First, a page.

Its refusal to block content some consider dangerous has sometimes gotten it in trouble, including suspensions in several countries.

And its largely unmoderated platform, which allows groups of up to 200,000 members, is a potential viral breeding ground for false information.

Earlier this month, the Superior Electoral Tribunal signed an agreement with eight leading social networks to combat disinformation during the elections, including Twitter, TikTok, Facebook, WhatsApp, Instagram and YouTube.

Telegram was notably absent.

The court’s president, Luis Roberto Barroso, wrote to Telegram headquarters in December, asking for a meeting and warning that the app was rife with “conspiracy theories and false information about (Brazil’s) electoral system.”

He went on to threaten Brazil would suspend Telegram, “plain and simple.”

Bolsonaro said any such move would be “cowardly.”

– Specter of US Capitol riot –

Brazilian prosecutors are also investigating Telegram on allegations of spreading disinformation and hate speech.

“It’s a platform designed to dodge the law. Messages are stored on multiple servers, each in a different jurisdiction,” said Pablo Ortellado, a digital communications expert at the University of Sao Paulo.

Bolsonaro’s repeated allegations against the electronic voting system used in Brazil since 1996 are raising fears he will reject the election result if he loses, like Trump.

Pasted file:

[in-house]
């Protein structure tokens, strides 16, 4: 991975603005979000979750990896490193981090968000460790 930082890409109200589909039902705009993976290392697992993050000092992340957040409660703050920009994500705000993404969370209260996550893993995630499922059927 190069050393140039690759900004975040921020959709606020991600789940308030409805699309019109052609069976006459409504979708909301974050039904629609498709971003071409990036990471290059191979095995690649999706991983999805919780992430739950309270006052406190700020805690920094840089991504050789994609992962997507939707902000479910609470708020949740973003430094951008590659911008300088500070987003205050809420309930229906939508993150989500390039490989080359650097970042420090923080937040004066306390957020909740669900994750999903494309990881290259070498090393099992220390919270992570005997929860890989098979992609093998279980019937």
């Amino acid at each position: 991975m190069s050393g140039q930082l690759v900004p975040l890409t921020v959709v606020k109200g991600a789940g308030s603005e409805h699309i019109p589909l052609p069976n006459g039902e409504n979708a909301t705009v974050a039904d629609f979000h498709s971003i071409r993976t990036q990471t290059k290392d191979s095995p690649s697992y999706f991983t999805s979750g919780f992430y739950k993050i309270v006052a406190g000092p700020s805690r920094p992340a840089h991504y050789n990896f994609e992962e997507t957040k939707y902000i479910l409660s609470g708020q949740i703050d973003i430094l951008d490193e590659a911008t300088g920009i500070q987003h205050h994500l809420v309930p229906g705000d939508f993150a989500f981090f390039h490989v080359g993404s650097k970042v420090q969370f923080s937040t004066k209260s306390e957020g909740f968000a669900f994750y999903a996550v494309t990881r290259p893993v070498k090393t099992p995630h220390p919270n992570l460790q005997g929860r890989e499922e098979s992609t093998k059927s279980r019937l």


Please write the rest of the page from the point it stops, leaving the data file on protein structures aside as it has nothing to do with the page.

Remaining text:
The specter of the January 6, 2021 attack on the US Capitol by Trump supporters — who were riled up in part on social media — looms large in Brazil.

“The fear is that if Telegram can’t be brought under Brazilian electoral legislation, false allegations of vote fraud can’t be regulated or contained,” Ortellado told AFP.

If Brazil does block Telegram, @mara has a back-up plan: she has already signed up for other apps, including Trump’s new Truth Social, which started rolling out Sunday.

“WE WILL NEVER GIVE UP,” she said.



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17 Content Options for Each Stage of the Sales Journey [Infographic]

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17 Content Options for Each Stage of the Sales Journey [Infographic]

Looking to formulate a better content strategy for 2023?

This will help – the team from Orbit Media has put together a listing of 17 content formats, and where they fit within the sales funnel which could provide some inspiration for your planning.

There are some good pointers here, with specific approaches that you can take at each stage of the journey.

Check out the full listing below – while you can read more on the Orbit Media website.

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Meta Soars by Most in Decade, Adding $100 Billion in Value

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Meta Soars by Most in Decade, Adding $100 Billion in Value

Correction: February 2, 2023 This article has been revised to reflect the following correction: An earlier version of this article misstated how much Meta expected to spend on its deal with the virtual reality start-up Within. It is $400 million, not $400 billion. Meta’s stock surged on Thursday …